"ROMEO AND JULIET" FINDS LOVE AT THE GUTHRIE
A healthy dose of comedy and innocent love brings this classic out of cynicism
By Lianna Matt
Skeptics (and even enthusiasts) of William Shakespeare’s tragedy “Romeo and Juliet” offer it up as one of Shakespeare’s comedies. To be fair to them, any play with teenagers, star-crossed love, sword fights and murder—all within three days—is fast-paced, naive and extreme. The Guthrie Theater embraces that. In director Joseph Haj's adaptation of “Romeo and Juliet,” on stage Sept. 9-Oct. 28, he plays up the comedy, charges into the emotion and provides enough twists to poke fun at the classic while making the clichés work.
Perhaps the easiest way to put this play into its essence is the famous balcony scene. When we first meet Romeo, played by Ryan-James Hatanaka, he is armed with dramatic epithets, mopey teenager syndrome and a poetry notebook, but in this scene, he is a giddy school boy, jumping up and down to get Juliet’s attention as she gazes out into the night. As silly as his behavior may be, as his eyes light up for Juliet, played by Kate Eastman, the audience’s laughs become tinged with sentimentality for young love. Eastman, for her part, controls the scene, giving an air of attempted maturity that succumbs to love’s thrill and a delightful scene ending.
Obviously, the play doesn't stay light-hearted the whole way through, but the cast balances the mood swings through sheer commitment. Benvolio (Lamar Jefferson) and Mercutio (Kelsey Didion) use plenty of physicality in their jokes so audience members who can’t follow the verse can understand the jeer, and Potpan (Corey Farrell) proves to be an endearing character created by a tweaked script and simple set ups. On the flip side, the script's more sorrowful turns usher in excellent performances from Lord Capulet, played by Andrew Weems, in a tempest’s rage, and from Hatanaka, who transforms from boy to man, his passionate moods anchored by conviction that has finally found a real base.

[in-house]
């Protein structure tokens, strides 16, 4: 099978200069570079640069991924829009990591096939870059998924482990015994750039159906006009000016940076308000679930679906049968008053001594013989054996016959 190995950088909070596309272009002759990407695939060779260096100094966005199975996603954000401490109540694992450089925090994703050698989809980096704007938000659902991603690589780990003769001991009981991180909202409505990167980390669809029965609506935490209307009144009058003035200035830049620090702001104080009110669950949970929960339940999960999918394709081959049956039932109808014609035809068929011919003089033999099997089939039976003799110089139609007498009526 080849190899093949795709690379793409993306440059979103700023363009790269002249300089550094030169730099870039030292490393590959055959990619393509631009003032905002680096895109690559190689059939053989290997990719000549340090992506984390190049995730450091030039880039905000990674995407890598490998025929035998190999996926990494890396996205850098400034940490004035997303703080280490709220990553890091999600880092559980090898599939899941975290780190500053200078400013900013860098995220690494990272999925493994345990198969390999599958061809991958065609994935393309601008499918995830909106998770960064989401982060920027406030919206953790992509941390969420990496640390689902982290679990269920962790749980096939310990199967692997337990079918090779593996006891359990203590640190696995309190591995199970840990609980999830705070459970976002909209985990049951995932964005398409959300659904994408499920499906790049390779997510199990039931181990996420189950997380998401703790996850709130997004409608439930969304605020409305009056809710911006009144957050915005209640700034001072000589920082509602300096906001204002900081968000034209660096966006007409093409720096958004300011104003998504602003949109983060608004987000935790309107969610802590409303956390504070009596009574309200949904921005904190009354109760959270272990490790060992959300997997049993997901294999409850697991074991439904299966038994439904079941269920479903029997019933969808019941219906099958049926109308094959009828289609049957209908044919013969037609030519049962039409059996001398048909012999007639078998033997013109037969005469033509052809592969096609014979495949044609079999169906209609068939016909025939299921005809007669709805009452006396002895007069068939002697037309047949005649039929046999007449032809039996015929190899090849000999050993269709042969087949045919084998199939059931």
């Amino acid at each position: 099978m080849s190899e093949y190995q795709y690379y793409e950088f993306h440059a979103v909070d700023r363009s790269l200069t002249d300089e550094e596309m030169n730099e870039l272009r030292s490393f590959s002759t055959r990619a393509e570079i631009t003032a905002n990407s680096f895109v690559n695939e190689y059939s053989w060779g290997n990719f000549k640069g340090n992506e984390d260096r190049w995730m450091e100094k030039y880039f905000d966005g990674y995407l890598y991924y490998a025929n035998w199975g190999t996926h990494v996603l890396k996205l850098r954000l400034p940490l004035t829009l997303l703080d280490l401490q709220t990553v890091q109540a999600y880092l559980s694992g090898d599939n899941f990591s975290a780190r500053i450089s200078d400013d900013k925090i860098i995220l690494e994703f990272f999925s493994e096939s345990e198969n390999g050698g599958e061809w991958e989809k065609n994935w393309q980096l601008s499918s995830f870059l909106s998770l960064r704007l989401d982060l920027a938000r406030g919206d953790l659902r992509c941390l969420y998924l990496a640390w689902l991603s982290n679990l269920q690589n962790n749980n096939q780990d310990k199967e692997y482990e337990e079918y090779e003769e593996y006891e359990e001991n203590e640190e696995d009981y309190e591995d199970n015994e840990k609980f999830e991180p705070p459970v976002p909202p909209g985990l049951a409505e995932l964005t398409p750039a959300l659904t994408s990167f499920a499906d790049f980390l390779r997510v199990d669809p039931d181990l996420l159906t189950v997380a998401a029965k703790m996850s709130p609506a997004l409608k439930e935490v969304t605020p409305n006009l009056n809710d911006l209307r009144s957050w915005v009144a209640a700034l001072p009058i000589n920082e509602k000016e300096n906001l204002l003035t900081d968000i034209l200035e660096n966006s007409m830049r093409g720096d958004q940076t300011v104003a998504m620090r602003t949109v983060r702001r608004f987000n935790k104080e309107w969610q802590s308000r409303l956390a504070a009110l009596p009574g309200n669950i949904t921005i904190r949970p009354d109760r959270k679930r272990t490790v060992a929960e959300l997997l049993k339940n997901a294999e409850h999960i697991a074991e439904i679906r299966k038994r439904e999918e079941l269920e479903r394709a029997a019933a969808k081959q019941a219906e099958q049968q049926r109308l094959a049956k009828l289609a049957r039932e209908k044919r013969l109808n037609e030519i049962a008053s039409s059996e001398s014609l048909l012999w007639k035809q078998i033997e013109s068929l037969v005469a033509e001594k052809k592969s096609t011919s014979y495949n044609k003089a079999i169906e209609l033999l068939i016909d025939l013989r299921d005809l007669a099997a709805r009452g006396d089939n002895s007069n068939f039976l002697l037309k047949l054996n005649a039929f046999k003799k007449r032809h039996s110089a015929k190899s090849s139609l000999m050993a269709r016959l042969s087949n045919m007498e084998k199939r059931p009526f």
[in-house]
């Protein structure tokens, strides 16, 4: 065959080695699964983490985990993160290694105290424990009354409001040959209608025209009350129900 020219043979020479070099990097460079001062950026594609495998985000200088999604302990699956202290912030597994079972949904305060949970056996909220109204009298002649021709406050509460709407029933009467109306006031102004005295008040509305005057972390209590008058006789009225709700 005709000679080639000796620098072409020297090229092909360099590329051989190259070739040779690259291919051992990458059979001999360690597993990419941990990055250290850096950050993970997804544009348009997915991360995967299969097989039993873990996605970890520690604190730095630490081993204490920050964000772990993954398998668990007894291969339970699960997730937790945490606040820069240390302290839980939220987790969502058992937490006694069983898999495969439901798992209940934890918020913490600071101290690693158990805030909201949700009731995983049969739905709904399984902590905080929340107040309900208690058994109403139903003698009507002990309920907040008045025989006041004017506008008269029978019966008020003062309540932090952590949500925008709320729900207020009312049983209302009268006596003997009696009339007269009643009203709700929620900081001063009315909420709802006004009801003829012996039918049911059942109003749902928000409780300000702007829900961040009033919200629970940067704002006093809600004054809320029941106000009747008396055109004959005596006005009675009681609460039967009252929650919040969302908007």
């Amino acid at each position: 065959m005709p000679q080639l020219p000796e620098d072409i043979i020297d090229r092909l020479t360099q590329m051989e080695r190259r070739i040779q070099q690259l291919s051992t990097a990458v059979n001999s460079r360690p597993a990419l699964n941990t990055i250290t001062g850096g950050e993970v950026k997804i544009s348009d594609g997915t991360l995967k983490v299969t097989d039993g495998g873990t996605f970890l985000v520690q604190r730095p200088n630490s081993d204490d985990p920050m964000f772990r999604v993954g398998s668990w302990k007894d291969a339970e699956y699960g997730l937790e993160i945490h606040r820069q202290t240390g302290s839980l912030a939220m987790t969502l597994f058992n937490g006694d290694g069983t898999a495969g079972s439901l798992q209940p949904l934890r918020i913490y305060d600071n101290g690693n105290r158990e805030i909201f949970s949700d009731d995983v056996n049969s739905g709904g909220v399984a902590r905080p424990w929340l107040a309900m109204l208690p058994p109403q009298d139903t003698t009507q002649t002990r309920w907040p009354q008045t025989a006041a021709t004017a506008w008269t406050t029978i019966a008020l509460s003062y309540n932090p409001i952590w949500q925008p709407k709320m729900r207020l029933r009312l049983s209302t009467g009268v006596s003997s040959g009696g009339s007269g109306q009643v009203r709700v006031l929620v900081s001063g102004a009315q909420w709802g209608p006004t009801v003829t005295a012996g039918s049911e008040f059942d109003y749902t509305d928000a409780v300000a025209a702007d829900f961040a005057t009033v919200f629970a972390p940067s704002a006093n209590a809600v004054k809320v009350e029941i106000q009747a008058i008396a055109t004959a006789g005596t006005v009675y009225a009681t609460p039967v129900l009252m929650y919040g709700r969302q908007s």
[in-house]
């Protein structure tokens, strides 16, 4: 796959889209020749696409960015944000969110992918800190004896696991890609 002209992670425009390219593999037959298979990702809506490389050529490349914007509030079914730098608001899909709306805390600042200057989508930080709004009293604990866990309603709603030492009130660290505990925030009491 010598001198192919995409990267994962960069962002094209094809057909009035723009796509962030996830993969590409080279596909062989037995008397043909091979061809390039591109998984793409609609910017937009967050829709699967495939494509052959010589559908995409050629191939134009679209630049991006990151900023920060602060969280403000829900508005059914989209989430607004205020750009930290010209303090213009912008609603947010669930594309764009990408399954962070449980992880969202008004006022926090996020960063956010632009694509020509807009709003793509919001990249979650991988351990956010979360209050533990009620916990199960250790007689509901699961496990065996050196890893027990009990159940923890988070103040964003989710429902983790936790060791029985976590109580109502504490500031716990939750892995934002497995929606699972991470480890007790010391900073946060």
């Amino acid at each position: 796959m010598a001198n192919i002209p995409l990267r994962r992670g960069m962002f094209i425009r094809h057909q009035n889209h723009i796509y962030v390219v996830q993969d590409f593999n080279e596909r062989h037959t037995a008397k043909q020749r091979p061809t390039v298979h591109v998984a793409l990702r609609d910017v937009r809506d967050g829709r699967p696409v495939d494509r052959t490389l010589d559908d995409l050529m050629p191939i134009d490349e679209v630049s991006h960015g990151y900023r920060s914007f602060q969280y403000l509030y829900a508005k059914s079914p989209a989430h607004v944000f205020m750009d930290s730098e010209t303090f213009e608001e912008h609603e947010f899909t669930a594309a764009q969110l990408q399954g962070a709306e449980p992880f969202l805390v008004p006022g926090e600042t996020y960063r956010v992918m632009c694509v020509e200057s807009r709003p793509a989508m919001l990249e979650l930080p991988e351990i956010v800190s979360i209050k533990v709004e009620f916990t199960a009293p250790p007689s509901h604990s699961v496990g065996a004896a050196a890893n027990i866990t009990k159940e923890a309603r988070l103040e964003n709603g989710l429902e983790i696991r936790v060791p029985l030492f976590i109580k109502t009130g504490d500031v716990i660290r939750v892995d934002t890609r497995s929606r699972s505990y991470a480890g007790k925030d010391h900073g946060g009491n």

Haj adds modern breaths throughout the play, but they fit seamlessly after the play's first impressions. Against an uncluttered, rotating set that looks imported from 14th century Verona, courtesy of scenic designer Anna Louizos, the cast trickles in wearing an eclectic but cohesive wardrobe by Jennifer Moeller. First the Prince comes out in a suit; then Capulet servants wear black and gray urban wear. Tybalt, played by Stan Demidof, enters next and eventually proves to have no less than four tattoos. (Although the chest one is a little shiny for real life, his mafia-esque demeanor suggests you shouldn’t bring it up to him.) As Potpan/Farrell hams up the insults to Demidof and the bass-buzzed fight music by Victor Zupanc kicks in, it's official: The play is going to stick with the story but throw in some zest.
There are just a few moments where the play seems a bit overdone—smeared blood on a shirt, a knife raised high—and some actors handle Iambic pentameter better than others. (Cheers to Charity Jones as Lady Montague who makes it effortless and regal, just as the Bard would have wanted.) Still, those can be forgiven easily as the play goes all in and makes you suspend all of your cynical views of young love.